Times of fast-growing emergencies. Our present, daily life bring us back to a time that we read of in ancient chronicles and that we never thought we would have to face. Surveillance, protection, and… disinfection. All this becomes an imperative, for ourselves and for our entire human existence.
However, it is not enough. Much else inhabits and upsets our inner self: uncertainty, the instinct to protect ourselves and our loved ones. How can this be done? We are saved by rationality, by mutual unselfish support that doctors and nurses, on the front line, are giving witness to. However, in our souls, we still haven’t reached that point beyond which … we become silent and entrust ourselves to our Creator.
The daily celebration of Mass is suspended and attendance in churches is forbidden. This measure has been adopted by our bishops with wisdom and active sense of citizenship. We are overcome by silence.
But a question remains. The Mass that our brethren priests celebrate in solitude, does it not have a radiating force corresponding to their pain of not being in visible and tangible communion with their faithful?
In this dramatic situation, can the faith, that is, the relationship with the Father, take on a hitherto unseen aspect?
Being absent and not celebrating, as faithful, with the priest creates a void and entails absence. But faith can fill this void because it recognises another dimension. It’s the dimension of communication that has no physical boundaries, no barriers of isolation.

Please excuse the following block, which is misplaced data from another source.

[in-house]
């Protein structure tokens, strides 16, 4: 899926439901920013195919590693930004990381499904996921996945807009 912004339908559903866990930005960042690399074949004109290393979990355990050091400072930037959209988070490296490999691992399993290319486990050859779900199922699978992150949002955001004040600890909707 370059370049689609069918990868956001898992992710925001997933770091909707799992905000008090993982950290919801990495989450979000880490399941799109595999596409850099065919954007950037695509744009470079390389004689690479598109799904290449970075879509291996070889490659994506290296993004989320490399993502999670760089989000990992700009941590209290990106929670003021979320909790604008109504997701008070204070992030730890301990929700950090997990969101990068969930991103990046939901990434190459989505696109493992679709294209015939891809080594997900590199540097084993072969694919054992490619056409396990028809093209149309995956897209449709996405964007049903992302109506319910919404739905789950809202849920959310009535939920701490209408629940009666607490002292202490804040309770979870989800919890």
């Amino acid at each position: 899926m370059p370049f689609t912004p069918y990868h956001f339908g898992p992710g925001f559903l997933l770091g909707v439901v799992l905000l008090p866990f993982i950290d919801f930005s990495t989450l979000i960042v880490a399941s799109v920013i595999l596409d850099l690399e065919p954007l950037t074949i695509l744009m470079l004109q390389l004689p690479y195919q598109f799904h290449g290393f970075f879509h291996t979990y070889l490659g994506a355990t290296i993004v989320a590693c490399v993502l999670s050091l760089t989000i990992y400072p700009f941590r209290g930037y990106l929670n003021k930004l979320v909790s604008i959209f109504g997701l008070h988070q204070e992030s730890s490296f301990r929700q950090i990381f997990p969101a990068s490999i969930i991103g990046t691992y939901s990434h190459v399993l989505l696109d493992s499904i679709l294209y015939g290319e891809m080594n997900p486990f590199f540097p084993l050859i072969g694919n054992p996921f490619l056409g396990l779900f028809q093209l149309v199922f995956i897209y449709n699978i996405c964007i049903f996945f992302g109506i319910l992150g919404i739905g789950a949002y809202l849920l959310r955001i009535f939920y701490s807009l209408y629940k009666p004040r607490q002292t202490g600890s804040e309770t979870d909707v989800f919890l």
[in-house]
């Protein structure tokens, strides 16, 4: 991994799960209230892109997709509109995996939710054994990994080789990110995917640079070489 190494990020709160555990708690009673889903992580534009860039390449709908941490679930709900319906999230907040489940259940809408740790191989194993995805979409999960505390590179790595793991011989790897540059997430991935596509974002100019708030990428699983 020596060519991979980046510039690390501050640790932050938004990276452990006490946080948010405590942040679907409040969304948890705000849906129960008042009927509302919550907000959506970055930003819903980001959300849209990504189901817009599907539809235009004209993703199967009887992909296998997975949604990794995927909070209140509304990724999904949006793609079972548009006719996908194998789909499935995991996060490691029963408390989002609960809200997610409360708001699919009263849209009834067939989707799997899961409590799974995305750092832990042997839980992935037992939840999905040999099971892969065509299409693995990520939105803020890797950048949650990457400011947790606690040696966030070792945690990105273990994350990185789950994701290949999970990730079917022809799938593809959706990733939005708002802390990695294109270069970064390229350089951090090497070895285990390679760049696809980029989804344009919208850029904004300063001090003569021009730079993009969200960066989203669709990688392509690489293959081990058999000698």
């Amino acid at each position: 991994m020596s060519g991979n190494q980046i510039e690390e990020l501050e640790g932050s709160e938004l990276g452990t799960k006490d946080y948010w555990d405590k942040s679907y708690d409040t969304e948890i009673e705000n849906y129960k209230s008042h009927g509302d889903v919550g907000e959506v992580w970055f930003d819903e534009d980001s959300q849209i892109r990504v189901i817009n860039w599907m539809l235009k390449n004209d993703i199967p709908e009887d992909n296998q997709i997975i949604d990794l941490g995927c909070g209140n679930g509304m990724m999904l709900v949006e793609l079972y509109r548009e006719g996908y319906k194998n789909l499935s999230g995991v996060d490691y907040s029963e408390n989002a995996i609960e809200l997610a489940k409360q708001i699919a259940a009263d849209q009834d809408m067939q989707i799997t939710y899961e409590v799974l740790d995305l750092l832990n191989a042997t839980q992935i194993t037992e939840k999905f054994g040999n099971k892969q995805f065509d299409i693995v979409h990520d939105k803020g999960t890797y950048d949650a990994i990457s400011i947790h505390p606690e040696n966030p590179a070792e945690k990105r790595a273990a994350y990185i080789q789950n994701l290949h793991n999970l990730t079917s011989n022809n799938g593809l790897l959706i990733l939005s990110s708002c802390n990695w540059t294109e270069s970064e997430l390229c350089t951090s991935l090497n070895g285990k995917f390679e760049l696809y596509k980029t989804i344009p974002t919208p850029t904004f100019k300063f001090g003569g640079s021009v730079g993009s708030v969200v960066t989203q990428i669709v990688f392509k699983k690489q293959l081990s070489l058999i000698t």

The priest who celebrates embraces the entire world, he does not close himself off in his small parish circle, he spreads himself over everyone and everything.
The presence of the Son who gives himself to us through bread and wine, becoming His Body and His Blood so that they may become bread and wine for our life, touches everyone, everyone can be present and everyone is touched by the vital Breath of grace. This dimension triumphs over the quarantine, it makes us cross the desert knowing that we have no shortage of water and that the Manna is always with us.
Solitude is not isolation and lack of relationships, solitude is joint communion, in the dimension that brings us closer to each other in our journey, strengthening kinship while facing the ordeal.
Lent is a time of rebirth, of self-awareness, of newness.
This time of adversity invites us to new discoveries: as we cannot participate in the celebration of Mass we will finally use all means of communication with intelligent faith and we will be present at the celebration.
Listening to the Word is Bread and nourishment. The Lenten readings are even more vivid and captivating, they penetrate and help us by consolidating our hope, our expectation. Let us embrace the Word allowing it to transform us interiorly, to bestow upon us its strength of novelty and courage.
The cry of each and every one, spanning the days in silence and forced solitude, flows throughout the world and touches everyone, making us feel united to one another, proceeding a step at a time.
I am caged today, owing to measures against the Coronavirus, but I see you and I am close to you.
We must participate with him in this new understanding and be close to each other with responsibility, patience, solicitude and solidarity towards those affected, towards health workers, with that sap flowing from the Gospel that is with us.
Francis, all bishops and priests are with us, closer than ever before:
I join my brother bishops in encouraging the faithful to live this difficult moment with the strength of faith, the certainty of hope and the fervour of charity. May this Lenten season help us all to give evangelical meaning also to this moment of trial and pain.